Bishops Warn of ‘Scandalous’ Teaching of Pro-LGBT Jesuit Priest

NEW YORK, NY - FEBRUARY 05: Father Jim Martin speaks during the Candlelight Vigil For Philip Seymour Hoffman at the Labyrinth Theater Company on February 5, 2014 in New York City. (Photo by D Dipasupil/Getty Images)
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A number of Catholic bishops have added their voices to criticism of Jesuit Father James Martin, America’s most prominent pro-LGBT priest.

As Breitbart News reported on Friday, Philadelphia Archbishop Charles J. Chaput has warned Catholics of a “pattern of ambiguity” in Father Martin’s teachings on the matter of homosexuality.

“Due to the confusion caused by his statements and activities regarding same-sex related (LGBT) issues,” the archbishop wrote last Thursday in Catholic Philly, “I find it necessary to emphasize that Father Martin does not speak with authority on behalf of the Church, and to caution the faithful about some of his claims.”

Since then, several other prelates have joined Archbishop Chaput in raising a red flag about Father Martin’s work.

“Father Martin’s public messages create confusion among the faithful and disrupt the unity of the Church by promoting a false sense that immoral sexual behavior is acceptable under God’s law,” wrote Bishop Thomas John Paprocki of Springfield, Illinois in response to Chaput’s essay.

“People with same-sex attraction are indeed created and loved by God and are welcome in the Catholic Church. But the Church’s mission to these brothers and sisters is the same as to all her faithful: to guide, encourage, and support each of us in the Christian struggle for virtue, sanctification, and purity,” he said in his September 19 statement, posted on the diocesan website.

“Archbishop Chaput has provided a helpful caution to Catholics about Father James Martin,” Paprocki wrote, especially since Father Martin “either encourages or fails to correct behavior that separates a person” from God’s love.

“This is deeply scandalous in the sense of leading people to believe that wrongful behavior is not sinful,” he said.

Father Martin is the most visible clerical advocate of the LGBT community in the U.S. and the author of Building a Bridge: How the Catholic Church and the LGBT Community Can Enter into a Relationship of Respect, Compassion, and Sensitivity.

For his part, Bishop Rick Stika of Knoxville also praised Chaput’s exercise of fraternal correction as well as the balanced tone of his reproach.

On Twitter, the bishop offered his kudos to Archbishop Chaput “for his column on the theological and moral errors of Fr Martin.”

“He praises his outreach but challenges his moral and theological thoughts. He also states clearly that this is a great error,” Bishop Stika said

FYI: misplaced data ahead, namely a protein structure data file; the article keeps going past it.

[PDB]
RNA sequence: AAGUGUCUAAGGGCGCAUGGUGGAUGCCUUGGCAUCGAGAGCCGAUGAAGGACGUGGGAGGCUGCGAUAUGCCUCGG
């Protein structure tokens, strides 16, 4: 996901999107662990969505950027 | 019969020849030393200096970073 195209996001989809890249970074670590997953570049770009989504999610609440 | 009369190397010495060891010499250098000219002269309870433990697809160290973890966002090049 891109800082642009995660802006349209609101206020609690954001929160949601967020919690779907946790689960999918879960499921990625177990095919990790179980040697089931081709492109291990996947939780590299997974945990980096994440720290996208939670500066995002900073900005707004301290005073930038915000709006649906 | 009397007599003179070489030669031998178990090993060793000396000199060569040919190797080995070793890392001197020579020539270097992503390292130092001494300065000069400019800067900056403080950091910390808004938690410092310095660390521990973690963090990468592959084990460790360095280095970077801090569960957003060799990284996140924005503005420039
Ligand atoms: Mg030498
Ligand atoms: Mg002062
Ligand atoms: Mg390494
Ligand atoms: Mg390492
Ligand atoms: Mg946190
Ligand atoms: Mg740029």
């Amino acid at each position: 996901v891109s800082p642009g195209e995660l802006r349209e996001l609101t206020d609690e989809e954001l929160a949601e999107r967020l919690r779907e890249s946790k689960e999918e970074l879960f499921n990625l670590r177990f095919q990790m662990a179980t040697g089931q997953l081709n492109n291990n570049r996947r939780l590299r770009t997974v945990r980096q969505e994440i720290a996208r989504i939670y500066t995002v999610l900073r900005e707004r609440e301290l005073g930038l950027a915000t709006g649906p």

“The Archbishop also adds that the vicious attacks on Father is wrong and sinful. It is one thing to disagree but another to be vicious and hide behind a handle,” he concluded.

This is not the first time that Catholic prelates have felt the need to offer public correction of Father Martin’s ambiguous teaching regarding homosexuality.

In 2017, Cardinal Robert Sarah, who heads up the Vatican’s liturgical department, wrote an op-ed in the Wall Street Journal asserting that people who identify as LGBT are owed the truth that same-sex relations “are gravely sinful and harmful to the well-being of those who partake in them,” especially from clergy who speak on behalf of the church.

In his critique, the Cardinal made explicit reference to Father Martin’s book Building a Bridge for its glaring absence of Catholic teaching on sexual morality for those who experience same-sex attraction.

In his op-ed, Cardinal Sarah said that no one should be identified by their sexual proclivities, but rather first and foremost as a human being and a child of God.

“In her teaching about homosexuality, the church guides her followers by distinguishing their identities from their attractions and actions,” Sarah notes.

Same-sex attraction is “at odds with human nature,” he wrote, adding that this truth is sadly missing in the book by Martin, who is “one of the most outspoken critics of the church’s message with regard to sexuality” among Catholic priests.

Those who speak on behalf of the church “must be faithful to the unchanging teachings of Christ, because only through living in harmony with God’s creative design do people find deep and lasting fulfillment,” he writes.

Cardinal Sarah insisted that the Church’s teaching on sexual morality is part of the “Good News” of Jesus Christ, and should not be hidden away but preached in love.

The Cardinal contrasted Father Martin’s book with another work by Daniel Mattson, Why I Don’t Call Myself Gay: How I Reclaimed My Sexual Reality and Found Peace, for which Sarah wrote the foreword.

In writing about his own homosexuality and struggles to live a celibate life, Mattson says that Catholics “cannot remain reluctant to speak about the beauty of the Church’s teaching on sexuality and sexual identity for fear that it will appear ‘unloving,’ ‘irrational,’ or ‘unreal.’”

People with same-sex attractions who have discovered peace and joy by living the truth of the Gospel deserve to have their stories told, Sarah noted.


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